At times like these, each of these shadows become more active, and the challenge is to welcome them, call them by name, and integrate them into the larger whole.
So, we seek to be mindful of the difference between being lonely, and being alone.
Solitude has its virtues, and so does reaching out in creative ways.
Recently, Vicky and I visited Holy Family Episcopal Church, the parish that gave birth to my priesthood.
We were reminded of the warm and loving circle of care emanating from that parish, some 20 years after moving on.
Even in this time of Social Distance, there are creative ways to widen the circle of care.
Community occurs in relationships.
Perhaps we can think of friends, family and others with whom we have not had recent contact.
Reach out to them with support and encouragement, just to let them know you were thinking about them.
And as my mentor and Professor of Pastoral Care at Vanderbilt Liston Mills once said, never underestimate the power of putting pen to paper, writing a note, putting a stamp on it, and putting it in the outgoing mail.
Pray for others.
We might seek to find a middle way between letting go and holding on. This prayer is a lovely example:
~Assist us, Lord, in living hopefully into the future. In the face of change, help us to set unnecessary fears aside and to recognize our potential for creative response.
Help us to develop a reasonable optimism when confronted by “the new” and to guard against our own defensiveness.
Be with us as we remember and celebrate former times, and keep us from unreasonable yearning for them, which takes us from the work you have set before us in our time.
All this we ask in the name of your Child, our Savior, Jesus Christ. Amen.
“For times of change” by the Rev. Linda C. Smith-Criddle in Women’s Uncommon Prayers: Our Lives Revealed, Nurtured, Celebrated; eds., Elizabeth Rankin Geitz, Marjorie A. Burke, Ann Smith, Kathryn McCormick, p. 362.
We might also seek to remember that psychological health is not so much the absence of psychological challenge, distress or illness as the capacity for resilience.
Resilience is the dynamic process of adapting well in the face of adversity, trauma, tragedy, change, and/or significant sources of stress — such as family and relationship problems, serious health problems or workplace and financial stressors, or times of pandemic.
It means “bouncing back” from difficult experiences and/or times of significant change.
It is also the ability to continually grow, adapt and pursue health with perseverance, hope and gratitude as a life-long journey.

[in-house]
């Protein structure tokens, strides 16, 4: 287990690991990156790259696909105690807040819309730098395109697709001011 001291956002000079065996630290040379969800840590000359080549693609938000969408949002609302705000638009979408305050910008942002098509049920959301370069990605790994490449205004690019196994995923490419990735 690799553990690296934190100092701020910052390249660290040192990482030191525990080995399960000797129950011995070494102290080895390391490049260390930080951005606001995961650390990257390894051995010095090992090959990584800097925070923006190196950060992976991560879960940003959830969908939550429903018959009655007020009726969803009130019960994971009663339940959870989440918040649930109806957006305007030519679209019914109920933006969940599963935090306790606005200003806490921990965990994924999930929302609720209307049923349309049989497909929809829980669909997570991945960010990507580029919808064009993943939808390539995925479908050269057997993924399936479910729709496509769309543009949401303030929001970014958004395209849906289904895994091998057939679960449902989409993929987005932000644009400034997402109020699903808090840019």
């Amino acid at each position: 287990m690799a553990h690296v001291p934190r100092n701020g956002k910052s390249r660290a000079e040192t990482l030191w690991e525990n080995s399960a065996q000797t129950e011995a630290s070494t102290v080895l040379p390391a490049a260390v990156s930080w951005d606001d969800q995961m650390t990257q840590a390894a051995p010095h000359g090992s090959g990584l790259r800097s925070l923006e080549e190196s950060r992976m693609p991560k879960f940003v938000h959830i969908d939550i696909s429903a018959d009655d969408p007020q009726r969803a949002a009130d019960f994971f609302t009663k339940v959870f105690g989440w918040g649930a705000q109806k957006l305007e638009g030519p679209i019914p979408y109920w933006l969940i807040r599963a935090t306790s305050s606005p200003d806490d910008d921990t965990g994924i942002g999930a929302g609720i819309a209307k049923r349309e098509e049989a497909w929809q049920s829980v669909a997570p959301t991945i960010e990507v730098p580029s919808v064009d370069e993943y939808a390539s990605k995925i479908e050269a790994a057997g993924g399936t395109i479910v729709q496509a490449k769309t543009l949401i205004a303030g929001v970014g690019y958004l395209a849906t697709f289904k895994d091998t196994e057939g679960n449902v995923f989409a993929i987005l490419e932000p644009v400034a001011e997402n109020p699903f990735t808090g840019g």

Times such as these can have the silver lining of learning new coping and adapting skills, new ways of being and doing church, and new forms of commitment to contribute to the common good.
We may learn things about ourselves we did not know in part because we are forced out of our comfort zones.
As James Hollis suggests, “Learning to live with ambiguity is learning to live with how life really is, full of complexities and strange surprises. Doubt is a profound and effective spiritual motivation.
Without doubt, no truism is transcended, no new knowledge found, no expansion of the imagination possible.
Doubt is unsettling to the ego and those who are drawn to ideologies that promise the dispelling of doubt by preferring certainties never grow.” (James Hollis, Living an Examined Life).
Above all, experience and research show that resilience is grounded in positive connections with God, oneself (body, mind and spirit) and others.
It can give us new opportunities to be present to our advocate, the Holy Spirit.
As Rowan Williams has written: “When the Holy Spirit sweeps over us it gives us something of Jesus’ capacity to hear what is really being said by human beings…and the courage not to screen out those bits of the human world that are difficult, unpleasant, and unedifying.
It opens our eyes and our ears and our hearts to the full range of what being human means.
So that instead of being somebody who needs to be sheltered from the rough truth of the world, the Christian is someone who should be more open and more vulnerable to that great range of human experience.
We feel the edge, the ache in human suffering, and we recognize that it can be taken into Christ…it can be healed. It can be transformed.”
Rowan Williams ~ Being Human: Bodies, Minds, Persons
Resilience, bouncing back from change, adversity, and adapting and flourishing through thoughts, behaviors, and actions can be learned, cultivated, and developed.
It is an alternative to “pathology based” assessments and theory.
Cultivating resilience can change our neural pathways and neurochemistry (neuroplasticity).
Resilience transcends disciplines, and has applications in engineering, ecology, medicine, finance, leadership, and religion.